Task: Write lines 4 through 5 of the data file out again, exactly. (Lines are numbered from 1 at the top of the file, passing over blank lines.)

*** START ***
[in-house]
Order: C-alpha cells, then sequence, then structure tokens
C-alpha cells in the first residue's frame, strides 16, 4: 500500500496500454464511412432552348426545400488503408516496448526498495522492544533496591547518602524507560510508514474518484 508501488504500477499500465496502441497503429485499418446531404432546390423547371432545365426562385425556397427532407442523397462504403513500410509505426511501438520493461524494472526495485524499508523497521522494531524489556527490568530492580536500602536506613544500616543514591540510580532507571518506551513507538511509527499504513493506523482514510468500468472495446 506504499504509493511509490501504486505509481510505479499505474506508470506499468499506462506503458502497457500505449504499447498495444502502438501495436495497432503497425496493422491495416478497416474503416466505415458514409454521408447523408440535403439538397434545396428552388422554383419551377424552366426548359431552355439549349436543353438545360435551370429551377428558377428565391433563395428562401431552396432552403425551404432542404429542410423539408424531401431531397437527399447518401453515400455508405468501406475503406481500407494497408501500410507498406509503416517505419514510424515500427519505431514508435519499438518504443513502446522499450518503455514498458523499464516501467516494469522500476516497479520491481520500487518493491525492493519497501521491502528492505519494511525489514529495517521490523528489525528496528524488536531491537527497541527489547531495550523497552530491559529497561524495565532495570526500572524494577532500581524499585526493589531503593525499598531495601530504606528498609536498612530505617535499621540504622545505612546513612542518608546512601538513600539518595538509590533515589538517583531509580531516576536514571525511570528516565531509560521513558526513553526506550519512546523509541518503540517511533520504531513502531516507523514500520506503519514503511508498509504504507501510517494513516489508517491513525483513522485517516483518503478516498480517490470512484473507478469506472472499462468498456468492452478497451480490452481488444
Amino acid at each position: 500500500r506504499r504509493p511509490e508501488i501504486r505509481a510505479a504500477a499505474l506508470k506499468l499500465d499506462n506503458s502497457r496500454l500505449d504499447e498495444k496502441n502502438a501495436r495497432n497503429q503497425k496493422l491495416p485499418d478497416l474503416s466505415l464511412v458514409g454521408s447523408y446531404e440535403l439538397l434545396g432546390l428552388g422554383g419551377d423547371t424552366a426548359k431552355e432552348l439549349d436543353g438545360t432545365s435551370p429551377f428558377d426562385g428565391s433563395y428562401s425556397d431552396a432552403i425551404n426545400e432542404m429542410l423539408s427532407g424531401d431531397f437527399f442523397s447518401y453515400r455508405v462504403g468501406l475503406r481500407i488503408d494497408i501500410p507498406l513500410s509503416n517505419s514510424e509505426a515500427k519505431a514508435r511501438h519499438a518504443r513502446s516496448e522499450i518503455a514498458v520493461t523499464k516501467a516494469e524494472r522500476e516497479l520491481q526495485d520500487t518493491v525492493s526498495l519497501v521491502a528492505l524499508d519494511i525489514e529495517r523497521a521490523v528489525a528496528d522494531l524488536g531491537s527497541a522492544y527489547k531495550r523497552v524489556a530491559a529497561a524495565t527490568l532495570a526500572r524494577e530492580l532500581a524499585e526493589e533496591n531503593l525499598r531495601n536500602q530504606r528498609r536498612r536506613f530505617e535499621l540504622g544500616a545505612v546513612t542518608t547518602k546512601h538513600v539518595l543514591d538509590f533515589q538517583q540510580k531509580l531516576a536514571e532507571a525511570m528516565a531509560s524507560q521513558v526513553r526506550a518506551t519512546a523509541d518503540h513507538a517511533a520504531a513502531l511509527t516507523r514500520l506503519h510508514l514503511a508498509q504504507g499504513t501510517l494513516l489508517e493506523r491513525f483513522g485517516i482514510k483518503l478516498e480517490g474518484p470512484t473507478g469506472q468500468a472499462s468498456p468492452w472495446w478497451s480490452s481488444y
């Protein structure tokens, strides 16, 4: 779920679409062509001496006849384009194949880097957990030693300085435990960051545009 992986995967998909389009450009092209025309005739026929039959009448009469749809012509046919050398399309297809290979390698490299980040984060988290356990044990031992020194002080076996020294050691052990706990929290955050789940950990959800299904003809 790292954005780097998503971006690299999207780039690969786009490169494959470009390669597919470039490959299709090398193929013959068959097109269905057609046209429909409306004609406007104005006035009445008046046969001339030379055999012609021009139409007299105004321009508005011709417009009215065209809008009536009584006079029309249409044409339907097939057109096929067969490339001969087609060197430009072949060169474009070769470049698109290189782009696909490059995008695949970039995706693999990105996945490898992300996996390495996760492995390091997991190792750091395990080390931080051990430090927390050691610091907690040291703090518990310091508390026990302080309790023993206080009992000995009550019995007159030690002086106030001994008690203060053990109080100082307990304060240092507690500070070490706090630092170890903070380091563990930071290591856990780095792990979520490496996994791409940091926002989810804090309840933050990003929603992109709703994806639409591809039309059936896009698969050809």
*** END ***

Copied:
Amino acid at each position: 500500500r506504499r504509493p511509490e508501488i501504486r505509481a510505479a504500477a499505474l506508470k506499468l499500465d499506462n506503458s502497457r496500454l500505449d504499447e498495444k496502441n502502438a501495436r495497432n497503429q503497425k496493422l491495416p485499418d478497416l474503416s466505415l464511412v458514409g454521408s447523408y446531404e440535403l439538397l434545396g432546390l428552388g422554383g419551377d423547371t424552366a426548359k431552355e432552348l439549349d436543353g438545360t432545365s435551370p429551377f428558377d426562385g428565391s433563395y428562401s425556397d431552396a432552403i425551404n426545400e432542404m429542410l423539408s427532407g424531401d431531397f437527399f442523397s447518401y453515400r455508405v462504403g468501406l475503406r481500407i488503408d494497408i501500410p507498406l513500410s509503416n517505419s514510424e509505426a515500427k519505431a514508435r511501438h519499438a518504443r513502446s516496448e522499450i518503455a514498458v520493461t523499464k516501467a516494469e524494472r522500476e516497479l520491481q526495485d520500487t518493491v525492493s526498495l519497501v521491502a528492505l524499508d519494511i525489514e529495517r523497521a521490523v528489525a528496528d522494531l524488536g531491537s527497541a522492544y527489547k531495550r523497552v524489556a530491559a529497561a524495565t527490568l532495570a526500572r524494577e530492580l532500581a524499585e526493589e533496591n531503593l525499598r531495601n536500602q530504606r528498609r536498612r536506613f530505617e535499621l540504622g544500616a545505612v546513612t542518608t547518602k546512601h538513600v539518595l543514591d538509590f533515589q538517583q540510580k531509580l531516576a536514571e532507571a525511570m528516565a531509560s524507560q521513558v526513553r526506550a518506551t519512546a523509541d518503540h513507538a517511533a520504531a513502531l511509527t516507523r514500520l506503519h510508514l514503511a508498509q504504507g499504513t501510517l494513516l489508517e493506523r491513525f483513522g485517516i482514510k483518503l478516498e480517490g474518484p470512484t473507478g469506472q468500468a472499462s468498456p468492452w472495446w478497451s480490452s481488444y
């Protein structure tokens, strides 16, 4: 779920679409062509001496006849384009194949880097957990030693300085435990960051545009 992986995967998909389009450009092209025309005739026929039959009448009469749809012509046919050398399309297809290979390698490299980040984060988290356990044990031992020194002080076996020294050691052990706990929290955050789940950990959800299904003809 790292954005780097998503971006690299999207780039690969786009490169494959470009390669597919470039490959299709090398193929013959068959097109269905057609046209429909409306004609406007104005006035009445008046046969001339030379055999012609021009139409007299105004321009508005011709417009009215065209809008009536009584006079029309249409044409339907097939057109096929067969490339001969087609060197430009072949060169474009070769470049698109290189782009696909490059995008695949970039995706693999990105996945490898992300996996390495996760492995390091997991190792750091395990080390931080051990430090927390050691610091907690040291703090518990310091508390026990302080309790023993206080009992000995009550019995007159030690002086106030001994008690203060053990109080100082307990304060240092507690500070070490706090630092170890903070380091563990930071290591856990780095792990979520490496996994791409940091926002989810804090309840933050990003929603992109709703994806639409591809039309059936896009698969050809």